Bandying words around without fully comprehending their meanings isn’t fruitful. Capitalism is the social system under which we live. Capitalism is primarily an economic system of competitive capital accumulation out of the surplus-value produced by wage labour. As a system, it must continually accumulate or go into crisis. Consequently, human needs and the needs of our natural environment take second place in this imperative. Capitalist investors want to end up with more money than they started out with. Capitalism is an ever-expanding economy of capital accumulation. In other words, most of the profits are capitalised, i.e. reinvested in production, so that production, the stock of means of production, and the amount of capital, all tend to increase over time. The economic circuit is thus money - commodities - more money - more commodities, even more money. This is not the conscious choice of the business owners or CEOs. It is something that is imposed on them as a condition for not losing their original investment. Competition with other capitalists forces them to reinvest as much of their profits as they can afford to in keeping their means and methods of production up to date. As a result, there is continuous technological innovation. Defenders of capitalism see this as one of its merits and in the past, it was insofar as this has led to the creation of the basis for a non-capitalist society in which the technologically-developed means of production can be now—and could have been any time in the last 100 years—consciously used to satisfy people’s wants and needs. Under capitalism, this whole process of capital accumulation and technical innovation is a disorganised, impersonal process that causes all sorts of problems—particularly on a world-scale where it is leading to the destruction of the environment.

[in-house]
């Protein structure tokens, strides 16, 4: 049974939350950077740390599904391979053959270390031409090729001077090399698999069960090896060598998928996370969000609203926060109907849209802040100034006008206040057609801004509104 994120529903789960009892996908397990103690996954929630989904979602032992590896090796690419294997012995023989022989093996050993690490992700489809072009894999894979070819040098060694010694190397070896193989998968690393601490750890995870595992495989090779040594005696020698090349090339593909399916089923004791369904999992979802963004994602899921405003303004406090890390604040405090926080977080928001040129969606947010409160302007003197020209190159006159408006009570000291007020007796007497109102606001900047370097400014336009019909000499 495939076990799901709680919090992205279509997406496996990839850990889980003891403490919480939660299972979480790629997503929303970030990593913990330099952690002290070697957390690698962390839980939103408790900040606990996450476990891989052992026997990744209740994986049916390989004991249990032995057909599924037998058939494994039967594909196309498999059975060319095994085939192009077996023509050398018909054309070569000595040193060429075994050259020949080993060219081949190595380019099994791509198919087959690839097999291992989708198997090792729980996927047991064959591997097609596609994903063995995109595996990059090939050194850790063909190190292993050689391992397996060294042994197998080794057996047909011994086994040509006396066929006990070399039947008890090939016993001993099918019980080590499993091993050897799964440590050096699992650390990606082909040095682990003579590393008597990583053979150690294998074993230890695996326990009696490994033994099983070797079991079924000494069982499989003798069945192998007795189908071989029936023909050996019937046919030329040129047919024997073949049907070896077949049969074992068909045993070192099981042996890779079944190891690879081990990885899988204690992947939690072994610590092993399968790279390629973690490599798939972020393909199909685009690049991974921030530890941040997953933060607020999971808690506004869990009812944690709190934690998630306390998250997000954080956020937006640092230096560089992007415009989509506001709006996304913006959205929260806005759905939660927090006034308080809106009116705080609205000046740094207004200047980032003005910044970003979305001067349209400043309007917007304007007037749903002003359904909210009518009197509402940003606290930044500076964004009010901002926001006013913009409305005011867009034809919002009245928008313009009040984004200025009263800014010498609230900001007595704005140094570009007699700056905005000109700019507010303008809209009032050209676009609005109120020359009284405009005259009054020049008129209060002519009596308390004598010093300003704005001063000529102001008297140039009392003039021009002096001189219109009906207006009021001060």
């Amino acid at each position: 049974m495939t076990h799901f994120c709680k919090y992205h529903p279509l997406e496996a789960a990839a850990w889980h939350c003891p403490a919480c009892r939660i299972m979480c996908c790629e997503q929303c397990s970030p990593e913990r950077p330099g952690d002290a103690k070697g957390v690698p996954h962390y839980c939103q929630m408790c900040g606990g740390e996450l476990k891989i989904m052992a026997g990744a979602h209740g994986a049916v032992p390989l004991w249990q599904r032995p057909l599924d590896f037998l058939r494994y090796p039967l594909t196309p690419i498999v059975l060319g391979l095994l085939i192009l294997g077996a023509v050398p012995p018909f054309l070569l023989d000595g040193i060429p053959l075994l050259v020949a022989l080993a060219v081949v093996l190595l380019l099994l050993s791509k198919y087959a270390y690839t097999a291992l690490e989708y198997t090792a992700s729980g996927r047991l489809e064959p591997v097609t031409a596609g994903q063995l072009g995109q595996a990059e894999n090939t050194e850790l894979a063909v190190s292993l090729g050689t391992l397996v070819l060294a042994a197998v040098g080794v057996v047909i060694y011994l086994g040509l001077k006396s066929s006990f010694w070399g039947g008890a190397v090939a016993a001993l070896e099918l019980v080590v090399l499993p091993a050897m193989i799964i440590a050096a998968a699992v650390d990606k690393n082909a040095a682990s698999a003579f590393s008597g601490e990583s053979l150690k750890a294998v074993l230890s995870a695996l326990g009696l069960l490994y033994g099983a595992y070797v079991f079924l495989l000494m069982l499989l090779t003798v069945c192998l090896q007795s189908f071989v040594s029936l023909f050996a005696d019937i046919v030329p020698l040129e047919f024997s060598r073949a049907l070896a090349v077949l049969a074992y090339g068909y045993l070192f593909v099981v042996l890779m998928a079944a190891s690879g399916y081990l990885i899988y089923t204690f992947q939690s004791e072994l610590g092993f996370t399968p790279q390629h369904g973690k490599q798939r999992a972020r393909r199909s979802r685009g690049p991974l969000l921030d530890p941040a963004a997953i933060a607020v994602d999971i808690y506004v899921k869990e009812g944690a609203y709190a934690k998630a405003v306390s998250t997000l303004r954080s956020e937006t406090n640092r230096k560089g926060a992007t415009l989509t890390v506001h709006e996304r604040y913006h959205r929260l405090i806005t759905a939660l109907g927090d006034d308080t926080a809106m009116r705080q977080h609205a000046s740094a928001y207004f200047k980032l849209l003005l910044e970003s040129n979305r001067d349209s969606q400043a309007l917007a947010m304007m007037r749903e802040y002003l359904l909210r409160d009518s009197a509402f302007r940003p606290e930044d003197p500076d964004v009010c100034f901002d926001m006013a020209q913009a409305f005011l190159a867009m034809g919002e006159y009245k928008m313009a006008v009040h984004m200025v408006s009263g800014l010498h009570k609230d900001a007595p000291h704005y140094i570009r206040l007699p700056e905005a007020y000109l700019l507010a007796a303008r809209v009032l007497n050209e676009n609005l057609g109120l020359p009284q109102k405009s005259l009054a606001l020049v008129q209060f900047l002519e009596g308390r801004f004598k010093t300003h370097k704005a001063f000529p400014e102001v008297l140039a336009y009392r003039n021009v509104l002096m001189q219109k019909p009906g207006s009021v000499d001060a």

The World Socialist Movement does not pretend that we are in possession of an elaborated plan for all the problems that we shall inherit and which we can implement immediately. But lacking a fully worked-out blueprint doesn't justify accepting the current economic system that assaults the living world. Capitalism is not the system through which we will shape a sustainable future. It is only fantasies found in economics textbooks that it can and deal with the real world. Capitalism concentrates wealth, it centralises power that allows a small number of people to dominate and determine not only economic but also political decision-making. Socialism is committed to principles rooted in solidarity and democracy.
If the future is not environmentally in balance, there will be no future. If the future is not socialist, it cannot be sustainable. We can restructure our world along with new understandings of ecology and economics and we can salvage something worthy from today’s society. But it will not be achieved if we continue business as usual.
When a green campaigner says, "All that matters now is a focus on sustainability and renewables", we must make it clear that such an aspiration is impossible under capitalism. We require economics based on cooperation and solidarity, not capital accumulation and growth.